(tast.) Up to a certain point, wines improve naturally with age: essentially the process consists in developing a harmonious balance between acid, tannins, and alcohol. The three should be of roughyl equal intensity in the mouth. Similarly, the aromas should come together to form a balanced whole – the wine's bouquet. Aromas and taste should also be in balance, i.e. have developed to an equal extent and in the same direction. This may fail to happen in a poor year.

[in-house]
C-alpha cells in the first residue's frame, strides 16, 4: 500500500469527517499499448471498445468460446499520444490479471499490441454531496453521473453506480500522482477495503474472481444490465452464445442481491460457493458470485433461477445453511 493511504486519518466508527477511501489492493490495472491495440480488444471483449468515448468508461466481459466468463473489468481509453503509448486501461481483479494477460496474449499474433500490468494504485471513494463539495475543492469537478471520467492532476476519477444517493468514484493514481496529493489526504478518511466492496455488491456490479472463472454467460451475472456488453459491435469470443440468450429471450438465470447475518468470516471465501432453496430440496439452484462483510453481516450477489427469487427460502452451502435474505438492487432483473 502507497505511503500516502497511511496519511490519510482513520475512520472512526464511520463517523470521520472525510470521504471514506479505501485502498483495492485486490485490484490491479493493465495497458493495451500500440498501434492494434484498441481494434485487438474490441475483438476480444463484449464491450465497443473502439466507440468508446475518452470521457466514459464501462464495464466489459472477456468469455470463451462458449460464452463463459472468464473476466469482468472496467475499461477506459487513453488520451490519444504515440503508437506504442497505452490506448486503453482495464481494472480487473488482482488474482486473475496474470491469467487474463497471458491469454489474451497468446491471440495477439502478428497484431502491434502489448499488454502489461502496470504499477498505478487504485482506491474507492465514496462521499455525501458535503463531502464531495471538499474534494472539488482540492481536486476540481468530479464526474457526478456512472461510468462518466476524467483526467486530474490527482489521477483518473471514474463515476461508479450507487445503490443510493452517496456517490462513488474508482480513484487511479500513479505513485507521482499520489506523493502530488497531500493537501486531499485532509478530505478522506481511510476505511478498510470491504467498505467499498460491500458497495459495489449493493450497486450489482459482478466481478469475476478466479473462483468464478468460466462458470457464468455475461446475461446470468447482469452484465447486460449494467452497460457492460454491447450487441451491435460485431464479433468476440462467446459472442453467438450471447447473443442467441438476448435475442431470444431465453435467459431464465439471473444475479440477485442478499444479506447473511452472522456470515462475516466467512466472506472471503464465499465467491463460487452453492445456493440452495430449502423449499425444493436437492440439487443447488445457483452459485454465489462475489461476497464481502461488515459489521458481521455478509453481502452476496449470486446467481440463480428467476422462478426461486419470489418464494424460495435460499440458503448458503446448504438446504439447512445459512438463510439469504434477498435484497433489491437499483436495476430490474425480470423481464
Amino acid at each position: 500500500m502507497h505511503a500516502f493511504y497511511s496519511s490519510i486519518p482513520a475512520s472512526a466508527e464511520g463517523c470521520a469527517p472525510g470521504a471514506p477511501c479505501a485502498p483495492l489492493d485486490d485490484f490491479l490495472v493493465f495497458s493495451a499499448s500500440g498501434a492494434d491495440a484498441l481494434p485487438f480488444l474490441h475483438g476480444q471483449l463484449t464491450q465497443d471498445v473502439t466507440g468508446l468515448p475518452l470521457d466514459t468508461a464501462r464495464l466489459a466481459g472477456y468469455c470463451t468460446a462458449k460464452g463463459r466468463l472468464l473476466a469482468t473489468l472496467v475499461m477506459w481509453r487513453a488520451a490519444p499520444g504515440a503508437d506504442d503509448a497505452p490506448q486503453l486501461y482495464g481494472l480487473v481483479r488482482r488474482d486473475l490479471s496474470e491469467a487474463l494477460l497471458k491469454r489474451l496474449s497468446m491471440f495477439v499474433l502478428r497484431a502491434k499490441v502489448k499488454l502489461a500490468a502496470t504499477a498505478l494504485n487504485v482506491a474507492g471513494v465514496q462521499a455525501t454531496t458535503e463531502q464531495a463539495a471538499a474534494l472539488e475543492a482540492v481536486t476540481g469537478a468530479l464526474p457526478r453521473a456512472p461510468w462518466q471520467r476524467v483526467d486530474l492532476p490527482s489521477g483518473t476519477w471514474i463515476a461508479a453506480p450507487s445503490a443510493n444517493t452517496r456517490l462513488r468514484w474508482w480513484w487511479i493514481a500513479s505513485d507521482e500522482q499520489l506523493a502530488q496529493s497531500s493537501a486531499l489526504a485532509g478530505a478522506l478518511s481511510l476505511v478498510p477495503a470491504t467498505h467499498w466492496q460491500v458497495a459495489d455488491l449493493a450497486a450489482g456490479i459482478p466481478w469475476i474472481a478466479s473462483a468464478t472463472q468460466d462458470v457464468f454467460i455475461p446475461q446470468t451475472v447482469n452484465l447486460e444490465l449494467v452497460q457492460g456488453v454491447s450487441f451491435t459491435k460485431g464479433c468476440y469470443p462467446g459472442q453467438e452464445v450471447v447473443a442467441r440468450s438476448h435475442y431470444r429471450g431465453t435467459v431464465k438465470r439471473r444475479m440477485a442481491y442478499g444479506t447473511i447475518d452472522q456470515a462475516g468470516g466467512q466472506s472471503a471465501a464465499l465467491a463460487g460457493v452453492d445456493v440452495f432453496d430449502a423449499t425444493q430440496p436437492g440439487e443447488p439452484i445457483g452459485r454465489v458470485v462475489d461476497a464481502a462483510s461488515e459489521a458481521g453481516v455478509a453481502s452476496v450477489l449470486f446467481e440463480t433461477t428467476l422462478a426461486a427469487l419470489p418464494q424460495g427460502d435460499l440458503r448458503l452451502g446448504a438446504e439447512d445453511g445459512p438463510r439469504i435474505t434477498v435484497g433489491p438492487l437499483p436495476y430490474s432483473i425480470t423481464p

(tast.) Intensity of colour is a major quantitative element in the visual assessment of a wine. It has improved in Burgundy over the last 2 decades thanks to better control of maceration, stricter selection of plant material, and more controlled ripening.